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1 December 2011 Fall-Winter Survival of Ruffed Grouse in New York State
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Abstract

In New York, Bonasa umbellus (Ruffed Grouse) abundance has declined since the 1960s, presumably due to forest maturation. Wildlife managers expressed concern that hunting may contribute to the population decline as habitat quality decreases. We monitored fall—winter survival of 169 radio-marked Ruffed Grouse at 2 study areas in New York differing in forest age and composition. Fewer than 11% of radio-marked birds were harvested, and seasonal survival was similar at the 2 study areas in both study years (0.38 and 0.51, 2007–2008; 0.48 and 0.48, 2008–2009). Predation, particularly by raptors, was the largest source of mortality, but locations of predation events were not associated with forest age or configuration within 300 m. We found no evidence to support a reduction in harvest limits, although our harvest estimates may have been biased low.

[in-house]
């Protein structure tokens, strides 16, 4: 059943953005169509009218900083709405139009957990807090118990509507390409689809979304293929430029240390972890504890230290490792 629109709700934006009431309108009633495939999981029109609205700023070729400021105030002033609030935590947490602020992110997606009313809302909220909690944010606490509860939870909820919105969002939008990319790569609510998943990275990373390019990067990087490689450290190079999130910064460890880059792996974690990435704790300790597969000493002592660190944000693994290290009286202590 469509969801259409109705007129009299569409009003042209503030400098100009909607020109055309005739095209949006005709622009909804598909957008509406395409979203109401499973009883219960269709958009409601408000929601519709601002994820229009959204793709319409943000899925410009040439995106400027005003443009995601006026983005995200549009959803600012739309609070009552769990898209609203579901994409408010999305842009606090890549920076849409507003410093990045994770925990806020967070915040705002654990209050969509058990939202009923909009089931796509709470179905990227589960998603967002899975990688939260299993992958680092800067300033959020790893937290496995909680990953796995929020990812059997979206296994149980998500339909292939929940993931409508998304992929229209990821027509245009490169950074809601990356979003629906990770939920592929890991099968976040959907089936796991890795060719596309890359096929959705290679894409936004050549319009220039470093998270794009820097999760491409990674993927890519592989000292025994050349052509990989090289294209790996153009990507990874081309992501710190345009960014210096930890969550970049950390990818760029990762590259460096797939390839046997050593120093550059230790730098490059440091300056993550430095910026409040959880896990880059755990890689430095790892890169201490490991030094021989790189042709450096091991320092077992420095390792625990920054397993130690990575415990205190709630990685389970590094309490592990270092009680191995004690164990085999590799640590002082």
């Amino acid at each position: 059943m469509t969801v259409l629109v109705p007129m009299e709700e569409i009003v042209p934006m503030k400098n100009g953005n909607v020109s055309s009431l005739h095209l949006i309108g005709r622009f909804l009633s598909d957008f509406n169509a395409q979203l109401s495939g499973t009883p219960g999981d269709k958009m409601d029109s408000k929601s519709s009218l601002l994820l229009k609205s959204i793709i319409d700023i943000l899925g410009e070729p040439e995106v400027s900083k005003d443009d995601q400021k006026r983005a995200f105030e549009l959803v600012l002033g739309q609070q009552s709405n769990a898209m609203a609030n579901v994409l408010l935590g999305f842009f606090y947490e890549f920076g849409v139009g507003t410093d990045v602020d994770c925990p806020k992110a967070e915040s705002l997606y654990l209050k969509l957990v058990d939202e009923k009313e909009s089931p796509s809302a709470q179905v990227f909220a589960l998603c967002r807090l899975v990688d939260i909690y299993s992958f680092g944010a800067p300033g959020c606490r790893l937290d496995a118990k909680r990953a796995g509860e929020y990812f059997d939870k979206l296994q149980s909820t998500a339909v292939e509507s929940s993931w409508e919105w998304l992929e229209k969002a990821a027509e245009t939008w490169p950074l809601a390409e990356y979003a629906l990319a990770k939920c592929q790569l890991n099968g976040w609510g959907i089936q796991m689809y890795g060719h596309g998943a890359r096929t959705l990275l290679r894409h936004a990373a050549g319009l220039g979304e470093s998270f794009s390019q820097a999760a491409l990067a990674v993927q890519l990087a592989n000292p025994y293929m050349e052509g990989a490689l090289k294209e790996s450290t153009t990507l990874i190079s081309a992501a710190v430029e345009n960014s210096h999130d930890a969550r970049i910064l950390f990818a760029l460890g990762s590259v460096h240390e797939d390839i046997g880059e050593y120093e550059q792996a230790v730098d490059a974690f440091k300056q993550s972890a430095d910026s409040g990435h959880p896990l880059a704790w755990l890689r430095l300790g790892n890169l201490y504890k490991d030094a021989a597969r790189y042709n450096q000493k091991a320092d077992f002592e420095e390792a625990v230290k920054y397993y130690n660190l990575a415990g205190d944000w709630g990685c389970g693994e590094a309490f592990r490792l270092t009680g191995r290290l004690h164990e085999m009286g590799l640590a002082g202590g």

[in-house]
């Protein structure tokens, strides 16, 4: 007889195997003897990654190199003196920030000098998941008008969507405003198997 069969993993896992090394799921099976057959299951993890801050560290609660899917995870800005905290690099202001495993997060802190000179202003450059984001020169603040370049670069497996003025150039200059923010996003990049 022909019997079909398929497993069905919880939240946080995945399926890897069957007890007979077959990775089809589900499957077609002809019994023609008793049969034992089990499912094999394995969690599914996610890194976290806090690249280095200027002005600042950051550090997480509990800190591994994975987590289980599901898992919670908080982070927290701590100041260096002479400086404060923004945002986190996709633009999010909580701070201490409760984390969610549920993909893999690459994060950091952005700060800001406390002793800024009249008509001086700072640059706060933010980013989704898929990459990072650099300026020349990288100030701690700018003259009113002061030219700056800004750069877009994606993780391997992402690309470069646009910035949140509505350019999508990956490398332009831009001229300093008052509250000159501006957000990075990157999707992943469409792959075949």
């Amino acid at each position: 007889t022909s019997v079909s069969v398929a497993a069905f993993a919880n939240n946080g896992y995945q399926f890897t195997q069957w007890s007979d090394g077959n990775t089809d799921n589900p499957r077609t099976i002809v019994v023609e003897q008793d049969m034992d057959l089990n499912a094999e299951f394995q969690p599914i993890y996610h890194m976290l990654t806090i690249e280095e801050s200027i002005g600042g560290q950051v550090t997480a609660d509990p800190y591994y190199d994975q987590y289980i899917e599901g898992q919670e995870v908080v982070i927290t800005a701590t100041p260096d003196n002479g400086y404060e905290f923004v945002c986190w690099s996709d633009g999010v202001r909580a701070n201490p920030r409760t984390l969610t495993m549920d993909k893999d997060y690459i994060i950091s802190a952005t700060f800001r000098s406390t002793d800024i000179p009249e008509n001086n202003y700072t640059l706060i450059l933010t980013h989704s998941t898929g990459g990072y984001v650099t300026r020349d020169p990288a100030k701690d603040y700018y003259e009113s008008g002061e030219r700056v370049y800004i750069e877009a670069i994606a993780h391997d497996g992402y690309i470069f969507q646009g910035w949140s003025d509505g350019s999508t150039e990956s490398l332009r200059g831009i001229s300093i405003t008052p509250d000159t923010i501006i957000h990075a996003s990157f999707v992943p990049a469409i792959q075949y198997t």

Megan M. Skrip, William F. Porter, Bryan L. Swift, and Michael V. Schiavone "Fall-Winter Survival of Ruffed Grouse in New York State," Northeastern Naturalist 18(4), 395-410, (1 December 2011). https://doi.org/10.1656/045.018.0401
Published: 1 December 2011
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